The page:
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On this particular structure set we were blown away by the need for concrete repairs and crack stitching. Where the many thousands of tourists trample by daily, there is no way that these should still be standing however, these few bits of stone have stood the test of time far better than most buildings built today will.

Taking it back to basics though, when Stonehenge was built, simple logic was applied – the structures have a firm foundation, the lintel sections are square on the pillars connected utilising mortice and tenon joints and the stone sections are heavy enough to withstand strong winds and prevailing weather conditions.

So how did Neolithic people build it using only the simple tools and technologies available to them?

The first monument at Stonehenge was a circular earthwork enclosure, built in about 3000 BC. A ditch was dug with simple antler tools, and the chalk piled up to make an inner and an outer bank. Within the ditch was a ring of 56 timber or stone posts. The monument was used as a cremation cemetery for several hundred years.

In about 2500 BC the site was transformed by the construction of the central stone settings. Enormous sarsen stones and smaller bluestones were raised to form a unique monument. Building Stonehenge took huge effort from hundreds of well-organised people. Some people believe that the bluestones could have been brought to Salisbury Plain by the movement of glaciers, but most archaeologists think that they were transported by human effort. How this was done over a distance of more than 250 kilometers remains unknown, but it is probable the stones were both carried via water networks and hauled over land.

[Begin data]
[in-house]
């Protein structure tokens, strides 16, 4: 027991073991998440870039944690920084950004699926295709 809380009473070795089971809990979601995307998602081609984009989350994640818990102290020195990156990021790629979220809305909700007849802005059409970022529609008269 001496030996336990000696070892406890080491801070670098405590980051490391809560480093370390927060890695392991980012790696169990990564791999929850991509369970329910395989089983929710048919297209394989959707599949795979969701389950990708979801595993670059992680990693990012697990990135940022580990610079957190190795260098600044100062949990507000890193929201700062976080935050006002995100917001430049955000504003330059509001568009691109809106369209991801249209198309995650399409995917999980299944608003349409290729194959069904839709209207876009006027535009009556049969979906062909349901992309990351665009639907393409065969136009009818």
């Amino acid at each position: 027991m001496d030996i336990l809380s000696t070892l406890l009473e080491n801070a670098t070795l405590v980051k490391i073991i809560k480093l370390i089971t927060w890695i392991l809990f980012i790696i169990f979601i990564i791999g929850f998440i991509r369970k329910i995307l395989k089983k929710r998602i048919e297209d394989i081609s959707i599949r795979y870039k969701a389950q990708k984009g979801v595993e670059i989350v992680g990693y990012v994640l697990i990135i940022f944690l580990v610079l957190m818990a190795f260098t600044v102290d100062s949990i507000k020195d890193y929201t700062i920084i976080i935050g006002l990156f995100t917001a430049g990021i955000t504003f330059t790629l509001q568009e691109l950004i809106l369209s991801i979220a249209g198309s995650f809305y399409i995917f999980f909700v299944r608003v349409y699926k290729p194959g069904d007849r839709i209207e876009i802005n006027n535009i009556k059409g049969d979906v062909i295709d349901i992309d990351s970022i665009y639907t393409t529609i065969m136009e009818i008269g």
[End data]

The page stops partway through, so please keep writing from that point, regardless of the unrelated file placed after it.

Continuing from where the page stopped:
To fit the upright stones with the horizontal lintels, mortice holes and protruding tenons were created. The lintels were slotted together using tongue and groove joints. These types of joint are usually found only in woodworking. To erect a stone, people dug a large hole with a sloping side. The back of the hole was lined with a row of wooden stakes. The stone was then moved into position and hauled upright using plant fibre ropes and probably a wooden A-frame. Weights may have been used to help tip the stone upright. The hole was then packed securely with rubble.

Timber platforms were probably used to raise the horizontal lintels into position. Then, the final stage of shaping the tenons took place, to ensure a good fit into the mortice holes of the lintel.

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